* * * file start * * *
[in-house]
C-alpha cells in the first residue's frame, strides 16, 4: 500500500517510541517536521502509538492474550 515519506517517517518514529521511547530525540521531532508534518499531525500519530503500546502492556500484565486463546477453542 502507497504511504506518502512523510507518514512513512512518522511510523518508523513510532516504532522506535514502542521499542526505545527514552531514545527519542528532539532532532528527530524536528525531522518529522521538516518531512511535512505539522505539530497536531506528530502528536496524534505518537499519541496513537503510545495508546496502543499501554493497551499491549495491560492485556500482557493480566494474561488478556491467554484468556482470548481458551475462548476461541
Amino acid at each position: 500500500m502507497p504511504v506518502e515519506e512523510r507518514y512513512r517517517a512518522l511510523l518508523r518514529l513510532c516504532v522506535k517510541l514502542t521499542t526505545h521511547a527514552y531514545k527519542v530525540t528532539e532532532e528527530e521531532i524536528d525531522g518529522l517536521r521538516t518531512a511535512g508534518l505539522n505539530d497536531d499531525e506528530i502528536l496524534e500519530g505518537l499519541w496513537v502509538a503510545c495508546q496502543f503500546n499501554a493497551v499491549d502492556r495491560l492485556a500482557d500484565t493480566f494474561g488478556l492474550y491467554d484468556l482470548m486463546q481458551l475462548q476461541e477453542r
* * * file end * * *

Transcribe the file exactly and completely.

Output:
[in-house]
C-alpha cells in the first residue's frame, strides 16, 4: 500500500517510541517536521502509538492474550 515519506517517517518514529521511547530525540521531532508534518499531525500519530503500546502492556500484565486463546477453542 502507497504511504506518502512523510507518514512513512512518522511510523518508523513510532516504532522506535514502542521499542526505545527514552531514545527519542528532539532532532528527530524536528525531522518529522521538516518531512511535512505539522505539530497536531506528530502528536496524534505518537499519541496513537503510545495508546496502543499501554493497551499491549495491560492485556500482557493480566494474561488478556491467554484468556482470548481458551475462548476461541
Amino acid at each position: 500500500m502507497p504511504v506518502e515519506e512523510r507518514y512513512r517517517a512518522l511510523l518508523r518514529l513510532c516504532v522506535k517510541l514502542t521499542t526505545h521511547a527514552y531514545k527519542v530525540t528532539e532532532e528527530e521531532i524536528d525531522g518529522l517536521r521538516t518531512a511535512g508534518l505539522n505539530d497536531d499531525e506528530i502528536l496524534e500519530g505518537l499519541w496513537v502509538a503510545c495508546q496502543f503500546n499501554a493497551v499491549d502492556r495491560l492485556a500482557d500484565t493480566f494474561g488478556l492474550y491467554d484468556l482470548m486463546q481458551l475462548q476461541e477453542r